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DQ Darwin wrote:

I would like to report a robbery…….when did it happen?........well 3 weeks ago…….why didn’t you come in the day it happened?.........well I wasn’t sure. DUH

The Specimen Direction on Late Reporting (.pdf, page 358) that English judges are supposed to give when summing up in rape cases is


It has been said on behalf of the defendant that the fact the complainant did not report what had happened to her (him) as soon as possible makes it less likely that the complaint she (he) eventually made was true. Whether that is so in this particular case is a matter for you to consider and resolve. However, it would be wrong to assume that every person who has been the victim of a sexual assault will report it as soon as possible.

The experience of the courts is that victims of sexual offences can react to the trauma in different ways. Some, in distress or anger, may complain to the first person they see. Others, who react with shame or fear or shock or confusion, do not complain or go to authority for some time. It takes a while for selfconfidence to reassert itself. There is, in other words, no classic or typical response.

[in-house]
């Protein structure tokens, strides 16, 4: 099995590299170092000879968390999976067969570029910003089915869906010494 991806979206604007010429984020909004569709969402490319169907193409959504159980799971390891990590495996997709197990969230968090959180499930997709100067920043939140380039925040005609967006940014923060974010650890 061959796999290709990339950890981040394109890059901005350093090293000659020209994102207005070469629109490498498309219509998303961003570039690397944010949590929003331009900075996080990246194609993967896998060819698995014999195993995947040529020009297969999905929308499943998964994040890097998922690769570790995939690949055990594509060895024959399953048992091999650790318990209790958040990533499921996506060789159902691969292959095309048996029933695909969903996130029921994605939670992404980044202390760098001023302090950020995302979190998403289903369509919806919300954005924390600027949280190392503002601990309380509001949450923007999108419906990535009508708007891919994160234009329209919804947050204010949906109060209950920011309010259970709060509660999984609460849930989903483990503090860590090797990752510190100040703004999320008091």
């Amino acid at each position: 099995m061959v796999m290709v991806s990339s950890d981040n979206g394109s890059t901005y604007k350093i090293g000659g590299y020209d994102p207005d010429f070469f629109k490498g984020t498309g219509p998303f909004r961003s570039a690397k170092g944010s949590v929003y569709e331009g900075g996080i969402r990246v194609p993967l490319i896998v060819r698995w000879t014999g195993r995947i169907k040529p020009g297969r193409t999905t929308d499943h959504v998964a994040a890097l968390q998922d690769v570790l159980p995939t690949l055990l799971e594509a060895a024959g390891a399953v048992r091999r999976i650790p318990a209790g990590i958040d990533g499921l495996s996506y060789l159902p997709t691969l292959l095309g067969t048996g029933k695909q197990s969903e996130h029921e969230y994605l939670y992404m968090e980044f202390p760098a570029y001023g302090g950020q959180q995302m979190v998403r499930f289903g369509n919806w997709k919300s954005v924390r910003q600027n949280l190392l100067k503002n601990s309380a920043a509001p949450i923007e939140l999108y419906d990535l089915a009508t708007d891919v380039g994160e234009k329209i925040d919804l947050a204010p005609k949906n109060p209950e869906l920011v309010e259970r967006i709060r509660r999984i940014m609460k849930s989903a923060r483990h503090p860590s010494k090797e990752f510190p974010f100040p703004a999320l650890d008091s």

A late complaint does not necessarily signify a false complaint, any more than an immediate complaint necessarily demonstrates a true complaint. It is matter for you to determine whether, in the case of this particular complainant, the lateness of the complaint, such as it is, assists you at all and, if so, what weight you attach to it. You need to consider what the complainant herself said about her experience and her reaction to it. On this issue the evidence she gave was......


That seems to me a very reasonable way of approaching it.